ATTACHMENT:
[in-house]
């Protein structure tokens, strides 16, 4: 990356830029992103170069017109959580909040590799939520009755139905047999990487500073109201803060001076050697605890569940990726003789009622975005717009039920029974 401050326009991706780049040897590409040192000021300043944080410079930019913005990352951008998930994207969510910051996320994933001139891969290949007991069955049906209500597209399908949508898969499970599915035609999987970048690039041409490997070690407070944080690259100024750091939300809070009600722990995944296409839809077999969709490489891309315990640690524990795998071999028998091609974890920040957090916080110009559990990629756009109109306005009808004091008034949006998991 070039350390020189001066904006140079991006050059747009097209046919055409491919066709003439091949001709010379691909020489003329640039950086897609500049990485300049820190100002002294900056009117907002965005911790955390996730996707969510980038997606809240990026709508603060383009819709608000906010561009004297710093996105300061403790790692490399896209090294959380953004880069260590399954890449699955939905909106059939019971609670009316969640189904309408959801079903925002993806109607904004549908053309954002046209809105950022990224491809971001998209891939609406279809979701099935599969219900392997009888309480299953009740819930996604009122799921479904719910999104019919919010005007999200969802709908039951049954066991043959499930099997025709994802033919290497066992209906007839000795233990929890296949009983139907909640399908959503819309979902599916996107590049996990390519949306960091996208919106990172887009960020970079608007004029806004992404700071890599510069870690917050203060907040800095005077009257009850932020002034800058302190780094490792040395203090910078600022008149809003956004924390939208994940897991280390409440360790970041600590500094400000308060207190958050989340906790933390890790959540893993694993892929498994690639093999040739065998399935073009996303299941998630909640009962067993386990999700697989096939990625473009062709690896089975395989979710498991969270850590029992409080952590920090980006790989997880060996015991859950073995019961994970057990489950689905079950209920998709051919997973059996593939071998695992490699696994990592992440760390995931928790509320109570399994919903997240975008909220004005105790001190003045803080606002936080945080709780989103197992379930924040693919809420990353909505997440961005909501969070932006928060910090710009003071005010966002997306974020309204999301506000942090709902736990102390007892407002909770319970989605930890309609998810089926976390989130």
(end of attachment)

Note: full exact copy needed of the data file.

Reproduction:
[in-house]
């Protein structure tokens, strides 16, 4: 990356830029992103170069017109959580909040590799939520009755139905047999990487500073109201803060001076050697605890569940990726003789009622975005717009039920029974 401050326009991706780049040897590409040192000021300043944080410079930019913005990352951008998930994207969510910051996320994933001139891969290949007991069955049906209500597209399908949508898969499970599915035609999987970048690039041409490997070690407070944080690259100024750091939300809070009600722990995944296409839809077999969709490489891309315990640690524990795998071999028998091609974890920040957090916080110009559990990629756009109109306005009808004091008034949006998991 070039350390020189001066904006140079991006050059747009097209046919055409491919066709003439091949001709010379691909020489003329640039950086897609500049990485300049820190100002002294900056009117907002965005911790955390996730996707969510980038997606809240990026709508603060383009819709608000906010561009004297710093996105300061403790790692490399896209090294959380953004880069260590399954890449699955939905909106059939019971609670009316969640189904309408959801079903925002993806109607904004549908053309954002046209809105950022990224491809971001998209891939609406279809979701099935599969219900392997009888309480299953009740819930996604009122799921479904719910999104019919919010005007999200969802709908039951049954066991043959499930099997025709994802033919290497066992209906007839000795233990929890296949009983139907909640399908959503819309979902599916996107590049996990390519949306960091996208919106990172887009960020970079608007004029806004992404700071890599510069870690917050203060907040800095005077009257009850932020002034800058302190780094490792040395203090910078600022008149809003956004924390939208994940897991280390409440360790970041600590500094400000308060207190958050989340906790933390890790959540893993694993892929498994690639093999040739065998399935073009996303299941998630909640009962067993386990999700697989096939990625473009062709690896089975395989979710498991969270850590029992409080952590920090980006790989997880060996015991859950073995019961994970057990489950689905079950209920998709051919997973059996593939071998695992490699696994990592992440760390995931928790509320109570399994919903997240975008909220004005105790001190003045803080606002936080945080709780989103197992379930924040693919809420990353909505997440961005909501969070932006928060910090710009003071005010966002997306974020309204999301506000942090709902736990102390007892407002909770319970989605930890309609998810089926976390989130």